Porsche deliberately failed the last time it made a takeover for Volkswagen. That is unlikely to repeat.
The sports car company has an open road for another attempt, after the European Union's highest court struck down the nearly 50-year old "VW law" enacted to protect Europe's largest automaker from a hostile takeover.
Tuesday's ruling will reverberate across Europe, where many governments have attempted to protect companies they see as vital to their economies from being bought, particularly by foreign investors.
German politicians and labor unions had argued that the 47-year-old measure was needed to protect local jobs.
The EU Court of Justice, however, said the law - which capped a shareholder's voting rights at 20 percent, whatever the size of its holding - limited "the free movement of capital" that is a tenet of the European Union.
It also said the measure discouraged foreign investors from taking a stake in Volkswagen, because the German government - the state of Lower Saxony, VW's second-biggest shareholder - was able "to exercise considerable influence" over the company.
The ruling is a triumph for the European Commission, which has fought several battles against European governments and their "golden shares" in critical companies.
"Special rights have become an ever-more-endangered species on their way to extinction," EU spokesman Oliver Drewes said. "They dissuade investment in the company in their full potential."
"We had a number of court cases over the last few months and years and you see that ... golden shares are really on the way out and jurisprudence is quite clear on these matters," he said.
The EU is also looking at other companies, and countries, including Germany's E.On-Ruhrgas, Telecom Italia and Portuguese stakes in Portugal Telecom, Energias de Portugal and GALP Energia. It has warned both Hungary and Poland over laws that give the government rights in several companies.
Last year, it won court backing to rule illegal the Dutch government's controlling minority stake in telecom company Royal KPN NV and the Dutch Post Office TNT Postgroep NV.
As the EU basked in its triumph over the "VW law," Porsche got a green light to take a bigger stake in VW.
The Stuttgart-based maker of high-end sports cars has spent 5 billion EUR(US$7.13 billion) to buy 31 percent of Volkswagen AG since 2005, with what analysts say is a view toward eventually acquiring it outright.
Porsche was forced by German law to file a formal offer in April after its holding in Volkswagen surpassed 29.9 percent, but the bid price was intentionally low, and the offer failed.
Since then Porsche CEO Wendelin Wiedeking has done little to dampen speculation about a takeover, saying last month that the company was mulling a larger stake.
Wiedeking was guarded Tuesday, saying only that "we obviously have a high interest in exercising our voting rights in full." But he has also said that owning a majority stake in VW would help Porsche's efforts to work with Europe's biggest carmaker in developing new models, engines and other components.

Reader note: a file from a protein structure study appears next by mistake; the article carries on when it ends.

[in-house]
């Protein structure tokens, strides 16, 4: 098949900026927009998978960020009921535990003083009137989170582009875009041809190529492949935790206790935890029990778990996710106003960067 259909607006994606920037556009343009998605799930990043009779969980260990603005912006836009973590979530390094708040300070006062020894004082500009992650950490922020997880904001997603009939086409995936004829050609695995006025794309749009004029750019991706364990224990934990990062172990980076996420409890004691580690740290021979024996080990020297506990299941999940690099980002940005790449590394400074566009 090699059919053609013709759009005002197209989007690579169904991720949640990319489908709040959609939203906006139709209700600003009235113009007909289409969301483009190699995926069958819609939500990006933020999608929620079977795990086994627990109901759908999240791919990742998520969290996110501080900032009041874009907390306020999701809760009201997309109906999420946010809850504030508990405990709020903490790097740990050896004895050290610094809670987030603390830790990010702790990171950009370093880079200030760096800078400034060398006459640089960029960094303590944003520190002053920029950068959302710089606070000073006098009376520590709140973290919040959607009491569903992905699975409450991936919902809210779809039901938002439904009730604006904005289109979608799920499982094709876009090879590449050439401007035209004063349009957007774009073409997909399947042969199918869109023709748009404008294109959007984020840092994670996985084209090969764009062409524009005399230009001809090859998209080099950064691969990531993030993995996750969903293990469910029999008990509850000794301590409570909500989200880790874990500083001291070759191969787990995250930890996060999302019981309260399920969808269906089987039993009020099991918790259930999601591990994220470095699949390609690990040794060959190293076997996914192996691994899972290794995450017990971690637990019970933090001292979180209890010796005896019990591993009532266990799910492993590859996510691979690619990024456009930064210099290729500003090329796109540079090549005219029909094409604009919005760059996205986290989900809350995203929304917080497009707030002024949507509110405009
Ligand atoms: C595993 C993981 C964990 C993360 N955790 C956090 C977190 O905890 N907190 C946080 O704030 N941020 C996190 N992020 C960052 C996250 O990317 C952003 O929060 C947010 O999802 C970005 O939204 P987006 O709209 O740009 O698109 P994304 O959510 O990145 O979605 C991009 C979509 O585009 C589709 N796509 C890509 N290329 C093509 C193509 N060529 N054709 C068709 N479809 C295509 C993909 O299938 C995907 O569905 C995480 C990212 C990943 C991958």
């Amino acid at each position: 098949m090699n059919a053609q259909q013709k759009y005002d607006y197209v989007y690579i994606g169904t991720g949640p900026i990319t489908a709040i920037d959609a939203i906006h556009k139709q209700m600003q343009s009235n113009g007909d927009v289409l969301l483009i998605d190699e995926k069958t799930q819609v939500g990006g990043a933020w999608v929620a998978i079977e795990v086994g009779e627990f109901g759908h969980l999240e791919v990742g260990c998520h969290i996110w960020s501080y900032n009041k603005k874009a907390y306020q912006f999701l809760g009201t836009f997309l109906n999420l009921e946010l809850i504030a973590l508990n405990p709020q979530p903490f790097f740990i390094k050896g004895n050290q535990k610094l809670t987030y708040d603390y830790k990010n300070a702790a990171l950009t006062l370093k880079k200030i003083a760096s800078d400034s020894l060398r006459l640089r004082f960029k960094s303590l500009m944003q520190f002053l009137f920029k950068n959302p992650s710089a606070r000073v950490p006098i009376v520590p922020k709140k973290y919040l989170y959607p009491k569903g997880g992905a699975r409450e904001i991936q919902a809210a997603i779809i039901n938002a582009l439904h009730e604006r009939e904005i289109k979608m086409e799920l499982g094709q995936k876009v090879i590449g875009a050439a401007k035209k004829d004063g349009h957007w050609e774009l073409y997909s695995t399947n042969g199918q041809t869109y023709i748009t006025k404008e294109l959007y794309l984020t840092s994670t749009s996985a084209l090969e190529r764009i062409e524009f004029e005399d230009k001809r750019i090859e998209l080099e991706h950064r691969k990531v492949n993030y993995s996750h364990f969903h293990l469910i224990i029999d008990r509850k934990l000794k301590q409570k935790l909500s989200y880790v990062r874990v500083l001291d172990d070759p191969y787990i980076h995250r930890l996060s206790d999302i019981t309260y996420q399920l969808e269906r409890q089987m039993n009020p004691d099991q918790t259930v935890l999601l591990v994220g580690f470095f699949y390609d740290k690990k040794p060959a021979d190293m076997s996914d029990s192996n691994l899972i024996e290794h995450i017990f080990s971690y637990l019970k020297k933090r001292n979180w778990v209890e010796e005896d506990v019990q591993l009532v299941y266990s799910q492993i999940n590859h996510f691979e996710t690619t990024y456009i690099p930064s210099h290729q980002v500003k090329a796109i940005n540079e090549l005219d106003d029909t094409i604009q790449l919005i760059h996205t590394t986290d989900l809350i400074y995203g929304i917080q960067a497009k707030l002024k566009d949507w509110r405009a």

The company likely could buy more shares, having reportedly lined up a 10 billion EUR(US$14.25 billion) line of credit to do so. But a decision can come only from its supervisory board, which meets Nov. 12.
Investors seemed to bank on it, pushing Porsche shares up 4.1 percent to 1,708.41 EUR(US$2,436.24) while Volkswagen shares fell 5.9 percent to 169.73 EUR(US$242.04).
Analysts say a dominant and controlling stake in the Wolfsburg-based automaker could help improve VW's weak showing in the United States - a key market for Porsche.
"Porsche are some of the most skilled capitalists in the global auto sector, with an obsession for efficiency, product quality and brand management - all skills which can help VW greatly," said Adam Jonas, who follows the European auto industry for Morgan Stanley in London.
The 20.36 percent of Volkswagen held by Lower Saxony gives the German state and Porsche more than 50 percent - meaning the door already is closed for any would-be foreign suitors.
Volkswagen said in a statement it would examine the ruling and its "potential consequences." Germany's federal Justice Ministry said it would move immediately to comply with the ruling.
Lower Saxony's governor, Christian Wulff, said the state accepted the decision. He said it would stand by its stake in Volkswagen and that its aim was "for VW to be a successful company with high sales and satisfied employees with secure jobs, particularly at sites in Lower Saxony."
Industrial union IG Metall, criticized the ruling. Union leader Juergen Peters said it was a sign of European institutions' distance from ordinary people if "free movement of capital and thus the interests of investors are given a higher value than the interests of employees."
Were Porsche to acquire Volkswagen, it would be a case of a smaller company gobbling up its larger partner.
Porsche sold 97,515 cars in the year ended July 31, with sales of 7.4 billion EUR(US$10.48 billion). Volkswagen - whose brands include Seat, Skoda, Audi and Lamborghini - sold 3.1 million cars in the first six months of 2007 and expects its sales for this year to top the 104.9 billion EUR it reported in 2006.
Also, Volkswagen's board chairman and former CEO, Ferdinand Piech, is a member of the family that controls Porsche - keeping it a family affair. The court ruling reaffirmed that, Jonas said, as "VW moves from the status of a state-controlled company to that of a family run company."
The choice of the city of Helsinki is not incidental as the capital of Finland had hosted US-Soviet negotiations on the limitation of nuclear stockpiles in 1969